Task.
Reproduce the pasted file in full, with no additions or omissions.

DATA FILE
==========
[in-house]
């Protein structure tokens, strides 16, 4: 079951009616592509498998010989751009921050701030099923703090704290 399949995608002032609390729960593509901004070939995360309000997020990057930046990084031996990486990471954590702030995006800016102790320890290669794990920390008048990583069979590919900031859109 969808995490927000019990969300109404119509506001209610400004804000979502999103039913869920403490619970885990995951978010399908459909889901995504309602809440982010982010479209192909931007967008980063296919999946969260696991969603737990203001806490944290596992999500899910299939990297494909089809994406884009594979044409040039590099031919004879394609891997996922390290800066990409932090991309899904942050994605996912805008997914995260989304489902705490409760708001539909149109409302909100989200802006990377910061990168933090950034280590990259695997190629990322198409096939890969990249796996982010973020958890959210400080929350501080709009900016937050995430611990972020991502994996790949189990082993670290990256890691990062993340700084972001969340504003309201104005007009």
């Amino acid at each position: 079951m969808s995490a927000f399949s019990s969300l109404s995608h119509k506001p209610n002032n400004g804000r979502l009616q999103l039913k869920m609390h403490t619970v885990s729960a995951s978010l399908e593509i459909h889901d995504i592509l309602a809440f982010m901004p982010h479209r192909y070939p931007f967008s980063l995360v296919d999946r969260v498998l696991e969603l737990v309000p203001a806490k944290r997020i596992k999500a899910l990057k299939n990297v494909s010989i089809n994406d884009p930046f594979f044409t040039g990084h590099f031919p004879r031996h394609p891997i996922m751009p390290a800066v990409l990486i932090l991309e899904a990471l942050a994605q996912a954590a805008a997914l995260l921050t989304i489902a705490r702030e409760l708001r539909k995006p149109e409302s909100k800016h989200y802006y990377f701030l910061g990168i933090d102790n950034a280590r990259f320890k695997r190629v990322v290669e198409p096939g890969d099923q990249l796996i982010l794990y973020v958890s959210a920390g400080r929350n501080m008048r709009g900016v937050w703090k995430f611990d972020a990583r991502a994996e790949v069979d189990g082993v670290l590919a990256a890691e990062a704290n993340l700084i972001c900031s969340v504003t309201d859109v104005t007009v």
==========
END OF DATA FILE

[in-house]
């Protein structure tokens, strides 16, 4: 079951009616592509498998010989751009921050701030099923703090704290 399949995608002032609390729960593509901004070939995360309000997020990057930046990084031996990486990471954590702030995006800016102790320890290669794990920390008048990583069979590919900031859109 969808995490927000019990969300109404119509506001209610400004804000979502999103039913869920403490619970885990995951978010399908459909889901995504309602809440982010982010479209192909931007967008980063296919999946969260696991969603737990203001806490944290596992999500899910299939990297494909089809994406884009594979044409040039590099031919004879394609891997996922390290800066990409932090991309899904942050994605996912805008997914995260989304489902705490409760708001539909149109409302909100989200802006990377910061990168933090950034280590990259695997190629990322198409096939890969990249796996982010973020958890959210400080929350501080709009900016937050995430611990972020991502994996790949189990082993670290990256890691990062993340700084972001969340504003309201104005007009």
């Amino acid at each position: 079951m969808s995490a927000f399949s019990s969300l109404s995608h119509k506001p209610n002032n400004g804000r979502l009616q999103l039913k869920m609390h403490t619970v885990s729960a995951s978010l399908e593509i459909h889901d995504i592509l309602a809440f982010m901004p982010h479209r192909y070939p931007f967008s980063l995360v296919d999946r969260v498998l696991e969603l737990v309000p203001a806490k944290r997020i596992k999500a899910l990057k299939n990297v494909s010989i089809n994406d884009p930046f594979f044409t040039g990084h590099f031919p004879r031996h394609p891997i996922m751009p390290a800066v990409l990486i932090l991309e899904a990471l942050a994605q996912a954590a805008a997914l995260l921050t989304i489902a705490r702030e409760l708001r539909k995006p149109e409302s909100k800016h989200y802006y990377f701030l910061g990168i933090d102790n950034a280590r990259f320890k695997r190629v990322v290669e198409p096939g890969d099923q990249l796996i982010l794990y973020v958890s959210a920390g400080r929350n501080m008048r709009g900016v937050w703090k995430f611990d972020a990583r991502a994996e790949v069979d189990g082993v670290l590919a990256a890691e990062a704290n993340l700084i972001c900031s969340v504003t309201d859109v104005t007009v």